(Lynch, 1998:72) and trainers need to familiarize themselves with these differences
and become sensitized so as not to embarrass or confuse the trainees. Cultures
also differ in terms of their orientation to time: Western cultures are generally highly
time-orientated, whilst African cultures may find a rigid approach too restrictive
(Lynch, 1998:60; Snowman & Biehler, 1996:143). In practice, a trainer who was
raised in a culture that values punctuality may find it unacceptable when participants
arrive late for workshops and his/her response to such behaviour may in turn trigger
an adverse reaction from the learners.
This may require the entire group to
negotiate rules and expectations prior to the onset of the programme. In this way a
comfortable middle ground may be found, as well as some space on both sides for
mutual accommodation.
In the local context English is the preferred language of instruction on tertiary level
and in professional training (Naudé, 2005:34).
Many teachers in previously
disadvantaged areas in South Africa have a poor command of English, which leads
to uncertainty and failure to master OBE (Motseke, 2005:114). Most of the teachers
2-20
Chapter 2
in South Africa received their professional training and teaching support in English,
but this does not imply that they are proficient enough to use English for academic
purposes.
Although participants in training programmes may be able to use English as basic
interpersonal
communication
skill
(BICS)
(Cummins,
2000:56),
programme
developers should be aware that cultural insensitivity and over-reliance on certain
familiar cultural capital may be a stumbling block in trainees' learning (Centre for
Higher Education Development, 2003:5).
Programmes aimed at teachers’
development need to take this factor into account and provide the necessary support
to accommodate trainees’ limited proficiency in English (Goldstein, 2000 in Louw,
2004:264).
Instructional strategies which proved to be well suited for culturally responsive
teaching and which are also used in an OBE approach (Killen, 2007:6) include peer
tutoring, cooperative learning, and mastery learning (Wlodkowsi and Ginsberg, 1995
in Snowman & Biehler, 1996:154). Peer tutoring has been reported (Yuen Loke &
Chow, 2007:243) to create positive learning outcomes, i.e. cognitive gains, improved
communication, self-confidence, and social support among trainees.
Cooperative learning (Killen, 2007:7), which is closely related to peer tutoring, has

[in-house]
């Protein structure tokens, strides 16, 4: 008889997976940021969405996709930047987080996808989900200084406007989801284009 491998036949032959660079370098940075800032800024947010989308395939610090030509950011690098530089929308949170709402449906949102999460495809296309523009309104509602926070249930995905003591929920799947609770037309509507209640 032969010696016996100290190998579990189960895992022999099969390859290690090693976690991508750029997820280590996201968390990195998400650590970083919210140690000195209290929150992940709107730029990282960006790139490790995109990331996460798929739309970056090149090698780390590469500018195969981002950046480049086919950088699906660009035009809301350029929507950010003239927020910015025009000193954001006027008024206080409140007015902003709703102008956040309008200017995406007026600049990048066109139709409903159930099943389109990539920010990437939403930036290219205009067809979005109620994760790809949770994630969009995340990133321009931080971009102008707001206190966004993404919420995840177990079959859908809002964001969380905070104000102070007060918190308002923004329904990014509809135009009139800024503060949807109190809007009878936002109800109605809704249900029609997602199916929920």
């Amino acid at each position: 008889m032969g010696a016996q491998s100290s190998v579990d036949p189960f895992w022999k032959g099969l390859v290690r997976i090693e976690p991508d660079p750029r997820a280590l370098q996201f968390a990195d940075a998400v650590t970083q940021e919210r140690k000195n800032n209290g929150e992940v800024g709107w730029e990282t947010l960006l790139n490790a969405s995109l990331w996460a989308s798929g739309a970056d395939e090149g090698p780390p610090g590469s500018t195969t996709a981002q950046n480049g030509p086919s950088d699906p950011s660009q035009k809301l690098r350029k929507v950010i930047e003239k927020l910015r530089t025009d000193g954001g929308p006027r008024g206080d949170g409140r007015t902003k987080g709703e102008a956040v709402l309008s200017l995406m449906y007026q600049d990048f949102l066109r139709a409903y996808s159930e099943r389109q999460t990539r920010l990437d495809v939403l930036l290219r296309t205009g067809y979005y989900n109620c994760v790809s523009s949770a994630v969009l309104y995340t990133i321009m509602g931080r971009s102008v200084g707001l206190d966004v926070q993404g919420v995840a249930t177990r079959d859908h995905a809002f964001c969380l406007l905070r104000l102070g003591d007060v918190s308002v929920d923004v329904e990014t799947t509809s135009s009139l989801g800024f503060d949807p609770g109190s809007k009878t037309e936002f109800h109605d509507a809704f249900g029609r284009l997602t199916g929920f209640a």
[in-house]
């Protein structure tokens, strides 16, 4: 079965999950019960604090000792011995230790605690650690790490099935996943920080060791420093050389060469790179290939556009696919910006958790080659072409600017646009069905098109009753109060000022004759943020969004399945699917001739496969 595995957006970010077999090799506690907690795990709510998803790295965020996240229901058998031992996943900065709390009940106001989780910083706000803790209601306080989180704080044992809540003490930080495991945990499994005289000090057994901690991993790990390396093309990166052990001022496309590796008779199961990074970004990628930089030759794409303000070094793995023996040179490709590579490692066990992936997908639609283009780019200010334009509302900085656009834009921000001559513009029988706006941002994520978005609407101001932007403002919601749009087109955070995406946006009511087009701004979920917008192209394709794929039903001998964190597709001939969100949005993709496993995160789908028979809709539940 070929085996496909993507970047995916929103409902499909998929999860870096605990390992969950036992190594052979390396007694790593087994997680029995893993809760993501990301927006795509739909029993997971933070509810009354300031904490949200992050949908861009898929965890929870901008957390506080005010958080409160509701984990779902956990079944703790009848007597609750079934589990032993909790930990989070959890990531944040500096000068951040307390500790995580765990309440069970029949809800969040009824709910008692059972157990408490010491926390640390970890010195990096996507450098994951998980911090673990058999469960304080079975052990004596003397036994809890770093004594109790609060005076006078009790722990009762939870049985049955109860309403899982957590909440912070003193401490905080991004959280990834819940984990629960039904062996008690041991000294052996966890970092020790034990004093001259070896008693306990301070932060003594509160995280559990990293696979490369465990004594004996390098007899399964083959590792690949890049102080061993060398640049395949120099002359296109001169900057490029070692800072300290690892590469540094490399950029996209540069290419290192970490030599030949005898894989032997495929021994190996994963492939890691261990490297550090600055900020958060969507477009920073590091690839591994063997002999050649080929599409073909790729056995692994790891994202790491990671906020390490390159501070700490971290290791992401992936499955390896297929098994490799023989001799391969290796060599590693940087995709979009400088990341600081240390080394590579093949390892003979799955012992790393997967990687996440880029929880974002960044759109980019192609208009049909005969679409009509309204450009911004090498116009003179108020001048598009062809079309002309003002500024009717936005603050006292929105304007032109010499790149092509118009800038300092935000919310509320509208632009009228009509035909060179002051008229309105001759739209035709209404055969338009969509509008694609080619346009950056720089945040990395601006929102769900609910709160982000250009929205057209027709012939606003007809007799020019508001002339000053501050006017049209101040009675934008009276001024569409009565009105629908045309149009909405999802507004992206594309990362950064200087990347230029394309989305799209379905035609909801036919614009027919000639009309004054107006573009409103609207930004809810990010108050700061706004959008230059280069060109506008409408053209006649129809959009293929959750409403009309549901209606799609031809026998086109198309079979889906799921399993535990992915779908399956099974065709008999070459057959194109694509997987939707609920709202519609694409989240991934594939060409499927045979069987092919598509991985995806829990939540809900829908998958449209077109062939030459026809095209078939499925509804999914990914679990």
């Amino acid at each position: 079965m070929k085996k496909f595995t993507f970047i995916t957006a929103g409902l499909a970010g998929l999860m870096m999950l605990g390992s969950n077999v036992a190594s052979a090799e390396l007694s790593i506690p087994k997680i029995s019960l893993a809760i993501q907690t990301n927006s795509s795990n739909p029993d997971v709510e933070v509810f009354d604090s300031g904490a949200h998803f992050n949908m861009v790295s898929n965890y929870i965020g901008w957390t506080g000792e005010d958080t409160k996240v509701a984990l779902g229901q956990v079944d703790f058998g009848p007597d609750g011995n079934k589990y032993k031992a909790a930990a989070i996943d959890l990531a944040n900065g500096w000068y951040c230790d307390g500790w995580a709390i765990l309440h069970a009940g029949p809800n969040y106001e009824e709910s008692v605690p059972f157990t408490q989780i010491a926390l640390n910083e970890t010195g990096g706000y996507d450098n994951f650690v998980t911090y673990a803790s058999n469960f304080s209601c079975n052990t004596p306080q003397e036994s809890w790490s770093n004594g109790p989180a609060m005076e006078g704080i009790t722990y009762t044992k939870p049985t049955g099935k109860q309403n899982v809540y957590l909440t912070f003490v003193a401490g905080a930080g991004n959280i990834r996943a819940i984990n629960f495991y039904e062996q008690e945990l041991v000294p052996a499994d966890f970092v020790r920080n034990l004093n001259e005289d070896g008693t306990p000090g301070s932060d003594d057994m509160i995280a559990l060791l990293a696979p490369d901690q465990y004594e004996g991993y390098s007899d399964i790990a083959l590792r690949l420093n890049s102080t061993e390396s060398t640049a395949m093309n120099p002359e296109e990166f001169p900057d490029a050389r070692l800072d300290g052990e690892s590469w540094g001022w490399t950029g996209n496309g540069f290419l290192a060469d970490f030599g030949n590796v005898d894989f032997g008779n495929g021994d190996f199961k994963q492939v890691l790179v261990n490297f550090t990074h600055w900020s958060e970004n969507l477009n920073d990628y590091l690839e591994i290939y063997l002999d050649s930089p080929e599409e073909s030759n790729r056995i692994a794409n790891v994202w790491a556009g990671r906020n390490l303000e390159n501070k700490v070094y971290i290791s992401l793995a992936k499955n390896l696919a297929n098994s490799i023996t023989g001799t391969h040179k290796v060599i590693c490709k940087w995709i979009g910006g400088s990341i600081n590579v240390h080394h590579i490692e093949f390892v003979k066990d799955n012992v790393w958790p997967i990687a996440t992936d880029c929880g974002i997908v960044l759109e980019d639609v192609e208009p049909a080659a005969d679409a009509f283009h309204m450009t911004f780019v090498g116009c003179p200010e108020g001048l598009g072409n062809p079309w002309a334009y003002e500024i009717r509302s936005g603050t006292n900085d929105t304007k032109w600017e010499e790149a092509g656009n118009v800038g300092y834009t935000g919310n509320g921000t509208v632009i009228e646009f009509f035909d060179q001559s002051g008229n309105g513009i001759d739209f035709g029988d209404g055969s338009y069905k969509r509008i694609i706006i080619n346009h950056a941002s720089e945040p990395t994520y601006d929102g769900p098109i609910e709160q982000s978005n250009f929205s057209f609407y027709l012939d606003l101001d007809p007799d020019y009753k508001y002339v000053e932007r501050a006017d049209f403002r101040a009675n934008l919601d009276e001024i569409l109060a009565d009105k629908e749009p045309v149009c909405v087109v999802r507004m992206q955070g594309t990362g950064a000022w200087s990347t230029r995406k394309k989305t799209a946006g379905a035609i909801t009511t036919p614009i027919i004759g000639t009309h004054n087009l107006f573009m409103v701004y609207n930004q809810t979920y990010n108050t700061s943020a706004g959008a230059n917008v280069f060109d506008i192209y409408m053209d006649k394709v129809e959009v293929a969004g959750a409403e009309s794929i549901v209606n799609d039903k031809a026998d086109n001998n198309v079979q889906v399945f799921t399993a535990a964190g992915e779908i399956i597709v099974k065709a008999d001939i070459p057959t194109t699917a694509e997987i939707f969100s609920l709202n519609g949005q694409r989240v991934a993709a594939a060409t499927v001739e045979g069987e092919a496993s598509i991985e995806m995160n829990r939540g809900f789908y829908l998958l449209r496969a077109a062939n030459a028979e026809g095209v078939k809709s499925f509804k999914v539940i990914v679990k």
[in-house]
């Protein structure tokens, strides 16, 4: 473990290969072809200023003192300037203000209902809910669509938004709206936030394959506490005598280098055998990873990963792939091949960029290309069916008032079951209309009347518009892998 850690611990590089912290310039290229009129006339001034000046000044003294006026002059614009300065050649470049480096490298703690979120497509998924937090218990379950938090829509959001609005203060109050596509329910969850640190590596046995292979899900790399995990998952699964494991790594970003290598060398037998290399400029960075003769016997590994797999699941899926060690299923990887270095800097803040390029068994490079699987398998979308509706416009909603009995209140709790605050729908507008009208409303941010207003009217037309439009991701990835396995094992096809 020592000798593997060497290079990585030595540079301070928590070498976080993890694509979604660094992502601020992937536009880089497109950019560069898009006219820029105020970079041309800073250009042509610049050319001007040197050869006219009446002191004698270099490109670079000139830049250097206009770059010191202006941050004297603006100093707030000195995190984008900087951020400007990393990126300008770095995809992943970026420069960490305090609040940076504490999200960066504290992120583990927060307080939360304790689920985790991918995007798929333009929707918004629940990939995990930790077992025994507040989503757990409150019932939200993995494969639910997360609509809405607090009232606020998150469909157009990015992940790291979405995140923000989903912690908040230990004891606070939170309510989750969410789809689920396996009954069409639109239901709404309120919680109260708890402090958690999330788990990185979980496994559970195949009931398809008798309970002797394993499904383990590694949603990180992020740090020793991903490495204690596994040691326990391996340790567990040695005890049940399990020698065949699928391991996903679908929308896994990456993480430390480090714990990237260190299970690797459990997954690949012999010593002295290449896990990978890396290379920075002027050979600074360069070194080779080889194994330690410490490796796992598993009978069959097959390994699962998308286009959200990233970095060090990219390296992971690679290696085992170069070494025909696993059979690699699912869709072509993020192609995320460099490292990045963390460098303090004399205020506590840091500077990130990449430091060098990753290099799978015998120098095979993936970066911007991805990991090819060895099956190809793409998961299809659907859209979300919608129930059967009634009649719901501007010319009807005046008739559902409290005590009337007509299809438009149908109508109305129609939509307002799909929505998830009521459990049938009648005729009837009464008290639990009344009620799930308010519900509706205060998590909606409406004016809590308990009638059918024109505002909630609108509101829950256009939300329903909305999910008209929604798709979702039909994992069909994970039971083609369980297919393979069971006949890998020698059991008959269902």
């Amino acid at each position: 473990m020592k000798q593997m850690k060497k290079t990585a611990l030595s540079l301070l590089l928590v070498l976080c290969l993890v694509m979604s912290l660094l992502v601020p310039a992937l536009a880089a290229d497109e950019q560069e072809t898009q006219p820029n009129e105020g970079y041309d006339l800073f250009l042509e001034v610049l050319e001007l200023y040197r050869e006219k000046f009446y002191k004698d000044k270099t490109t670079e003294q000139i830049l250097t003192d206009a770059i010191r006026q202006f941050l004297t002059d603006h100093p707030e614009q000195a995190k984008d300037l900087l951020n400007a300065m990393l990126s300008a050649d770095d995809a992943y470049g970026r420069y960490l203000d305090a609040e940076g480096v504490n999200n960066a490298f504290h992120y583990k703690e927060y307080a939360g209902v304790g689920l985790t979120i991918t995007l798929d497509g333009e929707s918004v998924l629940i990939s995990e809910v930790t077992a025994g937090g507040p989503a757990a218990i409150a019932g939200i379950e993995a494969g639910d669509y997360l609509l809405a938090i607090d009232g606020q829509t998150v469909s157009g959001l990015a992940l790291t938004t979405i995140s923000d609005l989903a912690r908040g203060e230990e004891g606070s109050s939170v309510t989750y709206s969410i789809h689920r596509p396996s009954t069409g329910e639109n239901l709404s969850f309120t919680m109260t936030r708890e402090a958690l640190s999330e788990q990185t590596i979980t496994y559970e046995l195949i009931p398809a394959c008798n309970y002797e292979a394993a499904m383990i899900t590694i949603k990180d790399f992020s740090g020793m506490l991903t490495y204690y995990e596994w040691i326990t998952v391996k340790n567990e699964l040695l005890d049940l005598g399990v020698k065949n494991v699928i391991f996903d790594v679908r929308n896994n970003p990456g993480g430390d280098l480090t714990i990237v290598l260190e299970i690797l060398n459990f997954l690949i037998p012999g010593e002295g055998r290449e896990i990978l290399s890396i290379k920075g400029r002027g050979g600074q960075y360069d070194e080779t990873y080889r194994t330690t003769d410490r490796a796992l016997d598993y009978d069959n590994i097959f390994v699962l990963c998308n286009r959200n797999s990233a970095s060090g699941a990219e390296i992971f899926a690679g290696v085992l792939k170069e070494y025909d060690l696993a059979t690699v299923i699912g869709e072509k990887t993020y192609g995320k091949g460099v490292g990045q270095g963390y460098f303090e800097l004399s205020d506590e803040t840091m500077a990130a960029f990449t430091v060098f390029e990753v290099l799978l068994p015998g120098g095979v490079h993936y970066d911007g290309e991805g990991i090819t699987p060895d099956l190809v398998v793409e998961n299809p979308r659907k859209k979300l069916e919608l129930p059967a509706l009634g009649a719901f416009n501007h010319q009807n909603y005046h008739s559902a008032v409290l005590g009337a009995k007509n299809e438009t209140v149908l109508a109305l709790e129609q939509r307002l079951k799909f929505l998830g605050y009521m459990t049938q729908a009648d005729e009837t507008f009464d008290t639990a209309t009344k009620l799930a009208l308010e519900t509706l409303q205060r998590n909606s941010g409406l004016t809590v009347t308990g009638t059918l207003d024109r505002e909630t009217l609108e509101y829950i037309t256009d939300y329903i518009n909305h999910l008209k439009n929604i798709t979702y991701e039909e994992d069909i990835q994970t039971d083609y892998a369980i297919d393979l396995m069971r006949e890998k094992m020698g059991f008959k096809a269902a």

been found to be particularly effective in cultures with extended families that
emphasize cooperation and sharing, such as African cultures (Sadker and Sadker,
1991 in Snowman & Biehler, 1996:156).
This is because collaboration between
peers provides a forum for discovery learning and facilitates cognitive processes,
e.g. verification and criticism (Slavin in Kramarski & Mevarech, 2003:282).
Adult training is usually done in groups (Rogers, 1994:5) as it contributes to the
development of a collaborative, participative learning environment.
2-21
Small group
Chapter 2
activities foster peer relationships, and informal spontaneous groups are ideal for
short-term activities such as brainstorming (Rogers, 1989 in Imel, 1995:3). Group
work also provides support to self-directed learners who rely on peer instruction
(Brookfield, 1992:83).
The instructional strategies that are reportedly most effective in cross-cultural
training include the setting of clear objectives, the communication of high
expectations, the monitoring of progress with immediate feedback, and making
lessons meaningful (Garcia 1994 in Snowman & Biehler, 1996:157). Such strategies
are also in accord with the principles of an outcomes-based approach (Killen,
2000:vii).
(e)
Contextual component
Adult learners are independent and self-directed and need to feel in control of their
own learning (Knowles, 1975:1). Participation in CPD programmes therefore needs
to be voluntary and not coerced and contexts need to be of such a nature to support
learning and participation in CPD programmes.
Factors such as class size, support facilities (e.g. photocopiers, fax machines,
internet), and suitable teaching material can affect participation.
Schools with
sufficient support structures in place (e.g. a mentoring programme for inexperienced
teachers, staff development programmes, multimedia equipment) create a
supportive environment for teachers, resulting in positive outcomes for teaching and
learning (Butler et al., 2007:242).
Although such support may be the ideal, reality proves differently as past inequities
have not yet been eradicated across contexts. It is therefore important to address
the needs of schools where there is limited evidence of a supportive environment by
providing support on institutional (school) level. With reference to Figure 2-4 the
2-22
Chapter 2
next factor to be considered in the creation of a supportive environment is the fact
that the trainees in this CPD programme are adult learners and therefore require a
particular training approach.
2.4.2
Adult learning
The theory of adult learning is based on the principle that adults want to feel in
charge and be active participants in their own learning (Knowles, 1973:3; Pike,
1989). They also bring a wide range of experience with them to the training situation